Why holiday in Edinburgh?
With the festive season and New Year’s Eve coming up we thought it would be worth saying a few words about one of the nation’s favourite venues for fun and frivolity over the period.
“It is what Paris ought to be” – Robert Louis Stevenson
Scotland’s capital city has been called many different names over the centuries, not all of them flattering. Some know it as ‘Auld Reekie’ (Scots for Old Smoky)
because the buildings were heated with coal and wood fires which sent columns of thick smoke into the atmosphere. Kinder names include the ‘
Athens of the North’ and ‘Empress of the North’. But perhaps the best description comes from writer, Robert Louis Stevenson who was born in the city and said: “It is what Paris ought to be”. If this is a creating a somewhat confusing impression then why not visit and find out yourself which description best fits the place.
Edinburgh is served by its own airport just half an hour outside the city as well as by fast train services from England, Glasgow and further north into the highlands. It is in the eastern part of the Central Lowlands of Scotland, bounded by the Firth of Forth to the north and the Pentland Hills skirting the city to the south. Its setting is unique and dramatic. The city sits on top of a series of extinct volcanoes and rocky crags which rise from the mainly flat landscape of the Lothians and its skyline is dominated by the imposing sight of Edinburgh Castle, home to Scotland’s Crown Jewels. Standing on its ramparts you can view sweeping terraces of Edinburgh’s Georgian villas as well as medieval lanes and cobbled streets, the famed Royal Mile and Princes Street.
Modern-day Edinburgh is a buzzing place welcoming over 1 million visitors a year. This dynamic capital has something to appeal to everyone. It holds the world-famous Edinburgh Festival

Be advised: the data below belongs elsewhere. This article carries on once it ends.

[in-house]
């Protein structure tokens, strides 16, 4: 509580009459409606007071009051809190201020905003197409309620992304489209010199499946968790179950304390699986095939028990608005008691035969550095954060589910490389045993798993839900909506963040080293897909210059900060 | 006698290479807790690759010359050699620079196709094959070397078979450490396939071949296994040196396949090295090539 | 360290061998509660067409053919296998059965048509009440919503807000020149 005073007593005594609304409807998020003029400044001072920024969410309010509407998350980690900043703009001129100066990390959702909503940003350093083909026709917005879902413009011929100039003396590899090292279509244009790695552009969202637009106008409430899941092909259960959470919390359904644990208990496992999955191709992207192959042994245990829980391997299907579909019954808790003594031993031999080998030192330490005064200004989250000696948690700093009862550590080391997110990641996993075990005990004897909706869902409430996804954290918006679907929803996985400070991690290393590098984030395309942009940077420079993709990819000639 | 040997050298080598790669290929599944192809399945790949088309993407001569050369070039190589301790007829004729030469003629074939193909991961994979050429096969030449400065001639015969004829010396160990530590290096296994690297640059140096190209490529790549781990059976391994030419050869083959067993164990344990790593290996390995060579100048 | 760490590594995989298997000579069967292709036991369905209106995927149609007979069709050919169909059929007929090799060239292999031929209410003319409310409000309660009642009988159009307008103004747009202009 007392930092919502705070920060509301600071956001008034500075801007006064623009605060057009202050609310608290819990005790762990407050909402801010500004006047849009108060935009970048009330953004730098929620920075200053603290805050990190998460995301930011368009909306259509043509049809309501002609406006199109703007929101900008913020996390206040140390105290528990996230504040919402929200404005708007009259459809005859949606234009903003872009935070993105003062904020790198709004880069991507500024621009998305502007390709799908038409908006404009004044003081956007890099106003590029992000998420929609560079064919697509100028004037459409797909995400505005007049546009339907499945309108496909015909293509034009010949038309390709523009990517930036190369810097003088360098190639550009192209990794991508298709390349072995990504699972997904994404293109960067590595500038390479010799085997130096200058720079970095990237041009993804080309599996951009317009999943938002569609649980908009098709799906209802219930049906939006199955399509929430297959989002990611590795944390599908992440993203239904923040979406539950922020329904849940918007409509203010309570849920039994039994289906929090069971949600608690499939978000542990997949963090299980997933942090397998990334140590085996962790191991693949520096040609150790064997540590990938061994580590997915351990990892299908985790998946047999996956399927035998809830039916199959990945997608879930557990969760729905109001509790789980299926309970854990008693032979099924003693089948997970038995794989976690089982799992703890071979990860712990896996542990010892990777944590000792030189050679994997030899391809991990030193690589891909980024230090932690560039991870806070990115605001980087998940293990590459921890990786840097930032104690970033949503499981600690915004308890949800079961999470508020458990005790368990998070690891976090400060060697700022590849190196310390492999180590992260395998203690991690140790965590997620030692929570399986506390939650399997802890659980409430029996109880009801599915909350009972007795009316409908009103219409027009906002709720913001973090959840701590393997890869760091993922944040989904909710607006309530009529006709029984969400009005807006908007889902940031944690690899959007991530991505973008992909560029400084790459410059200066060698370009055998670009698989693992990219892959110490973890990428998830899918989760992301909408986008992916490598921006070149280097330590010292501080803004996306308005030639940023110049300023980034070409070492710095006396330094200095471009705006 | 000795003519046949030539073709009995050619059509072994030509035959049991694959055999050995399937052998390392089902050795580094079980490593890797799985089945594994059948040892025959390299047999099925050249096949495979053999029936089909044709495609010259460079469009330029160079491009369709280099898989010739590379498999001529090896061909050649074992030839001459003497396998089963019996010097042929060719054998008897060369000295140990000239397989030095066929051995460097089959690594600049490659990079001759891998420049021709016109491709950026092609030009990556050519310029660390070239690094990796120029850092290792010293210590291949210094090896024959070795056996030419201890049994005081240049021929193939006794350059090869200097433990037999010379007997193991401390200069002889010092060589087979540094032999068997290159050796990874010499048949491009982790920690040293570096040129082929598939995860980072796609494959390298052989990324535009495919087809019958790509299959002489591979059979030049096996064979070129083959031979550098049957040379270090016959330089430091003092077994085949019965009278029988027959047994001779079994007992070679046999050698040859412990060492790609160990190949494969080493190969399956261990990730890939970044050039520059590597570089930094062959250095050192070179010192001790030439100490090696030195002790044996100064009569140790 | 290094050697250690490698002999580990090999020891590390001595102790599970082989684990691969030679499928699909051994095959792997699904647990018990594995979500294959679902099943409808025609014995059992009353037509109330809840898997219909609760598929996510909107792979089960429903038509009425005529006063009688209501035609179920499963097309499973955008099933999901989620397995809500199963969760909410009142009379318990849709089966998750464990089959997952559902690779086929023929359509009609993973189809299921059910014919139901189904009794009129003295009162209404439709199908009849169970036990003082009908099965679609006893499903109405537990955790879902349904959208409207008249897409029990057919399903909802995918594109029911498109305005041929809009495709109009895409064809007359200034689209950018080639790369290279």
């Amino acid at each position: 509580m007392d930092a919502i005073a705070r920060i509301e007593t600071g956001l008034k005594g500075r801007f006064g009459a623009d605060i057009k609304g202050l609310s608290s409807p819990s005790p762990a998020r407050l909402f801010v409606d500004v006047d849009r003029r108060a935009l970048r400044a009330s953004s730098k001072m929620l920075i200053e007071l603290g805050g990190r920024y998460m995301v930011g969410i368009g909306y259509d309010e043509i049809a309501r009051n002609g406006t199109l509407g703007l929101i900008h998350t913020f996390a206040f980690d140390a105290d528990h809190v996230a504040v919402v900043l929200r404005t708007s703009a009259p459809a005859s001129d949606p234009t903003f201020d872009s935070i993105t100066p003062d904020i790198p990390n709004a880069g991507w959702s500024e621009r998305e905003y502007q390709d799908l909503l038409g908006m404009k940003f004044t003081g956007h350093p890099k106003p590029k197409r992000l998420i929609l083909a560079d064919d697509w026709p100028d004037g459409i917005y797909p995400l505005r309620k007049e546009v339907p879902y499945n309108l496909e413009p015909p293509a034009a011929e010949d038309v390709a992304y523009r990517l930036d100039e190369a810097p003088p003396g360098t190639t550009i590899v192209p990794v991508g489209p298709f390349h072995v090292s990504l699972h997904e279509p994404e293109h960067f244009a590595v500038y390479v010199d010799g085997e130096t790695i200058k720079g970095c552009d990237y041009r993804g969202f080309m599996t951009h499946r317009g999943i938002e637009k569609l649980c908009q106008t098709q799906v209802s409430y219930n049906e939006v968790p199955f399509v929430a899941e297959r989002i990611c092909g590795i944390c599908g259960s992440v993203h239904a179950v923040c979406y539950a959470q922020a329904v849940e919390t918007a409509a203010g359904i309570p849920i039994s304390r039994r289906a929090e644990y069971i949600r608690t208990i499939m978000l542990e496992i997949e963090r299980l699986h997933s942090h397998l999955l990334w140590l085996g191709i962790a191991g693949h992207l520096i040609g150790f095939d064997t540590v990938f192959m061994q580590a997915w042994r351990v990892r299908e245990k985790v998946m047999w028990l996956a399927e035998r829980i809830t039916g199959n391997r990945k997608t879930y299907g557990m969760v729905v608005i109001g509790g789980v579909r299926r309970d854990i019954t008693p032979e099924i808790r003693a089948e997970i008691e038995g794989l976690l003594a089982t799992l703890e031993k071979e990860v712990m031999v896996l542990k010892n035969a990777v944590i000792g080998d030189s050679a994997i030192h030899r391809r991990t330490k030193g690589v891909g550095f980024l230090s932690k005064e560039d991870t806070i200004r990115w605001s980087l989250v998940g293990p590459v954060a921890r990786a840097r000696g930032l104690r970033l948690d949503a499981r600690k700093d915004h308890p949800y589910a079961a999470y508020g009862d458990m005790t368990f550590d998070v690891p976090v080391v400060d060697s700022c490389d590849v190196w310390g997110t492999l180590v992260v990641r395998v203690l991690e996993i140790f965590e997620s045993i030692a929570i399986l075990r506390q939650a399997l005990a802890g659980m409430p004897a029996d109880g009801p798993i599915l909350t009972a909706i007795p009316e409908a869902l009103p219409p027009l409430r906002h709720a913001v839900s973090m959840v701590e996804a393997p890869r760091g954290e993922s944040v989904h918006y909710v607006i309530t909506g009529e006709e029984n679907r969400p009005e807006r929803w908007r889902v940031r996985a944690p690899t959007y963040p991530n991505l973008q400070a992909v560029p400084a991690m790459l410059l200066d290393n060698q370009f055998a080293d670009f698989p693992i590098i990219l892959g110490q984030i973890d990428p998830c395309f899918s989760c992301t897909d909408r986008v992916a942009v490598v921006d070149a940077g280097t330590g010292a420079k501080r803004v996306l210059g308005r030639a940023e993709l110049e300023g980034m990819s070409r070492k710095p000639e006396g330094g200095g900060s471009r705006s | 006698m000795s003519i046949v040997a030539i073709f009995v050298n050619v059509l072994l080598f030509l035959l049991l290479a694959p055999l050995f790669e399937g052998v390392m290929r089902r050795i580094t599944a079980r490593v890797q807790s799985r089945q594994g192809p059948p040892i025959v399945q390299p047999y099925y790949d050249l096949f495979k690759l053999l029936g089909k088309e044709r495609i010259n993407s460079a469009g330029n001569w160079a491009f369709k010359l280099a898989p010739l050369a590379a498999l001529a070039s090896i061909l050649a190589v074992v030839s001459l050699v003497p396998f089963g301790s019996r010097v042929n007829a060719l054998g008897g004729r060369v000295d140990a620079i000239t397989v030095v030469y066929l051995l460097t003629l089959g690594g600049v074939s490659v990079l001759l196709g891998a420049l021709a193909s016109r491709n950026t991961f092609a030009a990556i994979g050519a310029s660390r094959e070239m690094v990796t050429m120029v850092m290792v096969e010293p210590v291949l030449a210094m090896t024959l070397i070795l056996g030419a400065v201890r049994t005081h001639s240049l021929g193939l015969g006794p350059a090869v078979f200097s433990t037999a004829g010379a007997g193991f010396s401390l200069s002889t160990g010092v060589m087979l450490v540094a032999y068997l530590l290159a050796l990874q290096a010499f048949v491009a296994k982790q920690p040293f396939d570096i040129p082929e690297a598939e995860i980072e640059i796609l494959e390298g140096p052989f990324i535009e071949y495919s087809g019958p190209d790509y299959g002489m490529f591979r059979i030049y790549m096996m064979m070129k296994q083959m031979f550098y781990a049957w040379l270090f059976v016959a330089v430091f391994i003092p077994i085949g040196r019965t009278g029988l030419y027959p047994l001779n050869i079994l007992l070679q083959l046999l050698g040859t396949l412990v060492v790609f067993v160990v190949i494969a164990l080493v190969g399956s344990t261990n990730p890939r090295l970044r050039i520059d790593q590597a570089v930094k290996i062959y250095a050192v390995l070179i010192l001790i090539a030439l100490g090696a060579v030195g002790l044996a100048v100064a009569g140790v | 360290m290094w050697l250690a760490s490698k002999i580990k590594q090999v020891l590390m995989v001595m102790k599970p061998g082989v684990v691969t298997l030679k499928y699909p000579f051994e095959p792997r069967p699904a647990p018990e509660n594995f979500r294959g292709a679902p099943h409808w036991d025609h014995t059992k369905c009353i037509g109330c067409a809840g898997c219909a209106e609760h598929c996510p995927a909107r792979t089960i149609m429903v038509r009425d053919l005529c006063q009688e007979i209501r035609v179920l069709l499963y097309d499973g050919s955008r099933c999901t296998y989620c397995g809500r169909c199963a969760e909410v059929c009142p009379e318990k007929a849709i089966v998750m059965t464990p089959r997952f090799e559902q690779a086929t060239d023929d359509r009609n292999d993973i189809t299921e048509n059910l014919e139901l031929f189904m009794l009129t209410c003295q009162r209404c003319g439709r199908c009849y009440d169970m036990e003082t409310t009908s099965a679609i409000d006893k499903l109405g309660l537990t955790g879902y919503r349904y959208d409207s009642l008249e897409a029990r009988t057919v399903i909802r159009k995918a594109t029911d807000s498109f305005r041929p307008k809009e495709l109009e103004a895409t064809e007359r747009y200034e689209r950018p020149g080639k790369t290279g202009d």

, the largest arts festival in the world which literally takes over the city and offers every conceivable type of artistic feast for the senses including theatre, opera, ballet, classical music, rock, jazz, fringe theatre, street theatre and much more. Its dates for 2011 are August 5 – 29 and it’s advisable to book accommodation early whether you want to stay in a peaceful log cabin or Scottish holiday lodge
on the outskirts of the city and commute in or a city centre hotel. Visit Edinburgh at a quieter time and you’ll still be able to enjoy fantastic theatre attracting some of the world's leading performers as well as galleries displaying cutting-edge art, great bars, restaurants and clubs all with a lively, cosmopolitan feel, but with an appealing Scottish edge. Edinburgh also has some of the finest shopping, both for traditional Scottish merchandise like shortbread, clootie dumplings, more whiskies than there are days in a year and tartan as well as the latest designer labels in all the best shops including Harvey Nichols and Jenners which one of Scotland’s oldest department stores.
Fringe dates for 2011 are August 5 – 29 and it’s advisable to book accommodation early
After all the shopping and sophistication, don’t miss Edinburgh’s other many attractions. There are two other castles within the city limits that chart Scotland’s turbulent history; the castle of Craigmillar